“Political reform came first. Remember what a bind we were in during the first decade of the millennium?” the author writes. “The United States was bogged down in two nasty wars, unhinged by terrorism, and hardly able to deal with natural disasters. Policy remained based on mass ownership of gasoline-powered automobiles. The government was oblivious to climate change and unwilling to accept the fact that the oil market was funding global strife.”
By the 2030s Silicon Valley will be redesigned as a pedestrian-oriented city surrounded by restored wilderness and wildlife, as California and the west again lead the nation in cultural innovation. In Terranova, Book One: The Black Petaltail, Martin W. Lewis presents a vision of the near future in which energy problems have been solved, reform has brought improvement to social pathology, and a very recent explosion in knowledge and technology has helped improve life. Most amazing of all is the technology of teleportation, which allows exploration of earthlike planets light-years away. Human life is discovered on Terranova, and it is learned that war is spreading across the planet. The research team is faced with the ethical dilemma of how much surveillance to do, and whether they should try to communicate—or interfere.
Multiple plot lines are masterfully woven together here, including the discovery of Terranova, Malcolm’s fumbling romantic interest, and Shanna’s inner struggles as she accepts employment from Bowman Alexander, whom she considers unethical; on Terranova, readers learn about the alien culture, the conduct of war, and efforts to rescue the society from disintegration.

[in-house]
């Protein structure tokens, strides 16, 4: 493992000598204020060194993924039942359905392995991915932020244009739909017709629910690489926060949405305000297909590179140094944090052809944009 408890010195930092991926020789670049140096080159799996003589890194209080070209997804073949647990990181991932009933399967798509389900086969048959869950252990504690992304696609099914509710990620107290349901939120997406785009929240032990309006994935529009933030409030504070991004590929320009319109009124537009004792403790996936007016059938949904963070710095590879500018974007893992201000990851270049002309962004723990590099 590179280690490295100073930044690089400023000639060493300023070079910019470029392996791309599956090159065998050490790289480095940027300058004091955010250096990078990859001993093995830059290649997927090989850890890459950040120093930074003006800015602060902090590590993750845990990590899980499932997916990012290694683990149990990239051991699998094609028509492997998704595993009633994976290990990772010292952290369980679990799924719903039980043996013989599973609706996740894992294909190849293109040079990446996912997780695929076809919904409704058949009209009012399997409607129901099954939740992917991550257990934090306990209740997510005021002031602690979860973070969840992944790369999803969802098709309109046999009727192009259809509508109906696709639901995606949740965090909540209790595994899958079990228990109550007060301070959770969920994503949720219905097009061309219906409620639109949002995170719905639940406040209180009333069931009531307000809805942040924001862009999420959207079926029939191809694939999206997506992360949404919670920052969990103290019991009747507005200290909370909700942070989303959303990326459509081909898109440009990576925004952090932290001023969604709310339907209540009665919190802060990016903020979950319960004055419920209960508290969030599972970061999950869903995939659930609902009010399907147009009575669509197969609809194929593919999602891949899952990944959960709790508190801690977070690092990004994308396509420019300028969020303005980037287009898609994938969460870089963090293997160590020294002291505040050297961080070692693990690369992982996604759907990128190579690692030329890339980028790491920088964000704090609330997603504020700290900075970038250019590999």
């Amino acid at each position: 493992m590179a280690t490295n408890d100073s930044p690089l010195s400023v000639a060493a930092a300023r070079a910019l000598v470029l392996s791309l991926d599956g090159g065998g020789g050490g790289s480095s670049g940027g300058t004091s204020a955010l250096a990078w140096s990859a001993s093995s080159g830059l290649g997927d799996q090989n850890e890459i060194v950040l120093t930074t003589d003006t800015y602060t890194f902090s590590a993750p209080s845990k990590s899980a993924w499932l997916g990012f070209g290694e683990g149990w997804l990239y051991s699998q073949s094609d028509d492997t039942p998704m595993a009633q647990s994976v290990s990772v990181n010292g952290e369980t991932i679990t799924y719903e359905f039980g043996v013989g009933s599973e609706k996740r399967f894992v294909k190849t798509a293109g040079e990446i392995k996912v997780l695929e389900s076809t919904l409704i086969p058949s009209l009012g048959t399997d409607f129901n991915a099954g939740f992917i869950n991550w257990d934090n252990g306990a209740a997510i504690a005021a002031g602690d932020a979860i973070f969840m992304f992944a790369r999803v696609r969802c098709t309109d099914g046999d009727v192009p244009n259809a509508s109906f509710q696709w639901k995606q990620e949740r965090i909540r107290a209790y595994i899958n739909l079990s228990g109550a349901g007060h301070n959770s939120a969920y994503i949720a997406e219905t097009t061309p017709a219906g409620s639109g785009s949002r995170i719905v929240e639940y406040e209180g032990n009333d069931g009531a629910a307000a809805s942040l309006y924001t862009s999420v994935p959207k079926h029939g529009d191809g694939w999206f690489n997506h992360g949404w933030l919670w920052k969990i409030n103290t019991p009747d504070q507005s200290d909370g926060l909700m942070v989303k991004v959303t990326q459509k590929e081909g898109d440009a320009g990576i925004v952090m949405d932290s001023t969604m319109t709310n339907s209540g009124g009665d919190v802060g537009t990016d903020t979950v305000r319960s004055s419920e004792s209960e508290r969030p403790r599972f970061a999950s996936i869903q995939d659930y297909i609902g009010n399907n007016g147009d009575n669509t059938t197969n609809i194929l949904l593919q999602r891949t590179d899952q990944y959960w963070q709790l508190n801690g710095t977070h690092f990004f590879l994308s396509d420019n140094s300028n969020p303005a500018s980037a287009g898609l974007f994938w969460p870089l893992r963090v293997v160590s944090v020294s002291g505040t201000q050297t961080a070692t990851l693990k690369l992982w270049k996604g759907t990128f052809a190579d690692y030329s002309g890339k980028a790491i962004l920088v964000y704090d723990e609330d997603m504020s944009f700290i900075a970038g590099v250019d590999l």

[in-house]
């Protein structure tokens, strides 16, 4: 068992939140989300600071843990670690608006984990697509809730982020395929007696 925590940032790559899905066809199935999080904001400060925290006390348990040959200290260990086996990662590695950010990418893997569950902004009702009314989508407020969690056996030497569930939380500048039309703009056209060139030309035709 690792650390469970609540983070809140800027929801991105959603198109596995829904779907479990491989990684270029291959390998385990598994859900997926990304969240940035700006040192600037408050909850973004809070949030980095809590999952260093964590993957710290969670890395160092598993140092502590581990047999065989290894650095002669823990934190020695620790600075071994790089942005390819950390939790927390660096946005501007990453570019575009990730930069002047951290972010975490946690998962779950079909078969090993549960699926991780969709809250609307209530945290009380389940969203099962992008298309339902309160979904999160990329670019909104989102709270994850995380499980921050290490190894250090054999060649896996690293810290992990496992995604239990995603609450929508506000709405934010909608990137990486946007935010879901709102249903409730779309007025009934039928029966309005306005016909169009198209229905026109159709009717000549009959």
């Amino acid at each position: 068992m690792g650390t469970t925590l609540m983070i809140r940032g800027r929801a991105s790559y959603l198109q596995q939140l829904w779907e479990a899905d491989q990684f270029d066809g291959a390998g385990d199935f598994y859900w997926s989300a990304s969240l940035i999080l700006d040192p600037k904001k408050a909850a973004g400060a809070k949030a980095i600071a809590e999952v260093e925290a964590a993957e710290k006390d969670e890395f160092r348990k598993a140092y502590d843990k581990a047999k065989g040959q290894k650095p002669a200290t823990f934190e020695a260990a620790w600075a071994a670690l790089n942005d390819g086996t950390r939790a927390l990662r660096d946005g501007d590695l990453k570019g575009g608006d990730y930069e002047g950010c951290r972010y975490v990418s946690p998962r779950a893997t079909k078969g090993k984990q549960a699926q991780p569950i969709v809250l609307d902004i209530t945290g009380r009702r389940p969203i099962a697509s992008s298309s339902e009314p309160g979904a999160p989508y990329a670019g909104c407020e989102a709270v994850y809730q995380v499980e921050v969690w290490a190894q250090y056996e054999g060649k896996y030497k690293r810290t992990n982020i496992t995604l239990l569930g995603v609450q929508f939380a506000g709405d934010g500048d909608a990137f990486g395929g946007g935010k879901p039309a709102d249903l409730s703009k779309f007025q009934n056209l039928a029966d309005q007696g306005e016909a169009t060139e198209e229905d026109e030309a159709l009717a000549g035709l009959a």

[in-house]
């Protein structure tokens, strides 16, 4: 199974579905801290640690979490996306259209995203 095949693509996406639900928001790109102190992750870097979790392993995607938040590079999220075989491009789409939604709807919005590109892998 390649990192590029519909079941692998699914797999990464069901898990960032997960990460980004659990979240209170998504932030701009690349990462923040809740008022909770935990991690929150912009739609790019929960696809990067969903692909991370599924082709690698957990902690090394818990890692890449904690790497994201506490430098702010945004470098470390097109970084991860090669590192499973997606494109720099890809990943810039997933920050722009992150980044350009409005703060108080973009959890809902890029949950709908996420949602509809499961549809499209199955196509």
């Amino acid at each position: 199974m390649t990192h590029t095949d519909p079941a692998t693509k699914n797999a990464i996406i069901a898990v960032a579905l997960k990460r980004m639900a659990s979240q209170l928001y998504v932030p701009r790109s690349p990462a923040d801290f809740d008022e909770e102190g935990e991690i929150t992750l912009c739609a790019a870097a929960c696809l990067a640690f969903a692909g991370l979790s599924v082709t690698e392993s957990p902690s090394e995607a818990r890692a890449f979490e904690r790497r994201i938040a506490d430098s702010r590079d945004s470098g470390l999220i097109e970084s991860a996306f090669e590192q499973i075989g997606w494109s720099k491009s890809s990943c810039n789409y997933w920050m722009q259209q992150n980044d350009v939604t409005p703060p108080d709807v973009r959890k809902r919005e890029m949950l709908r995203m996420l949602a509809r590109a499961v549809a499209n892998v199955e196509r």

Discussing the use of cyborg insects as part of the technology transported to Terranova, Alexander says, “For the Terranova operation, our dragonflies were programmed to hover and occasionally dart about in a realistic manner…It’s unlikely that any of them will be found, and if a few are it’s doubtful that anyone will figure out that they are anything but insects.” But one of the dragonflies is not only noticed, but captured—and dissected. The already interesting plot will take a dramatic turn in book two.
Terranova is an intelligent and well-written novel filled with action, tension, cultural insight, the promise of romance and plenty of details about technology, religion, philosophy, sociology, linguistics, paleontology, and biology, as well as accurate facts about the San Francisco Bay area history and geography. The author has done his homework to make the story accurate and believable. With continually deepening characters and the unfolding of a new culture, it is a fascinating account of social struggles on Earth as well as on Terranova. The map of Terranova could be better, but readers who enjoy science fiction about other worlds will look forward to part two.
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